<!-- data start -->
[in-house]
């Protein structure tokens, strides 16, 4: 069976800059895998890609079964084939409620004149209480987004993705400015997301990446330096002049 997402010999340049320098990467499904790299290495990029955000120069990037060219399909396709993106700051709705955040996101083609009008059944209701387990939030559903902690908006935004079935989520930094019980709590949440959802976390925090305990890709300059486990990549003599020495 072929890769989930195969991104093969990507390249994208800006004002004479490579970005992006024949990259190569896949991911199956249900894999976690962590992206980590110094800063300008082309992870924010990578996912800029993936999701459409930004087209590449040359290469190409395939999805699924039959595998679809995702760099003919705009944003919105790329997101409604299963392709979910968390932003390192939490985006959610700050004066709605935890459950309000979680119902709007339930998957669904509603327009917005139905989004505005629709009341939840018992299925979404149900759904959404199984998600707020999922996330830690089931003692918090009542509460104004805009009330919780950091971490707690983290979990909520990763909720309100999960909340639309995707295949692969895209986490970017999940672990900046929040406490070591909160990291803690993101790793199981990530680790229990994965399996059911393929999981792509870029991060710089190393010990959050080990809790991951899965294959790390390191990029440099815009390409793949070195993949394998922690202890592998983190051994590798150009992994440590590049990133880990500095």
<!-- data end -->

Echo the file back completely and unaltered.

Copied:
[in-house]
């Protein structure tokens, strides 16, 4: 069976800059895998890609079964084939409620004149209480987004993705400015997301990446330096002049 997402010999340049320098990467499904790299290495990029955000120069990037060219399909396709993106700051709705955040996101083609009008059944209701387990939030559903902690908006935004079935989520930094019980709590949440959802976390925090305990890709300059486990990549003599020495 072929890769989930195969991104093969990507390249994208800006004002004479490579970005992006024949990259190569896949991911199956249900894999976690962590992206980590110094800063300008082309992870924010990578996912800029993936999701459409930004087209590449040359290469190409395939999805699924039959595998679809995702760099003919705009944003919105790329997101409604299963392709979910968390932003390192939490985006959610700050004066709605935890459950309000979680119902709007339930998957669904509603327009917005139905989004505005629709009341939840018992299925979404149900759904959404199984998600707020999922996330830690089931003692918090009542509460104004805009009330919780950091971490707690983290979990909520990763909720309100999960909340639309995707295949692969895209986490970017999940672990900046929040406490070591909160990291803690993101790793199981990530680790229990994965399996059911393929999981792509870029991060710089190393010990959050080990809790991951899965294959790390390191990029440099815009390409793949070195993949394998922690202890592998983190051994590798150009992994440590590049990133880990500095």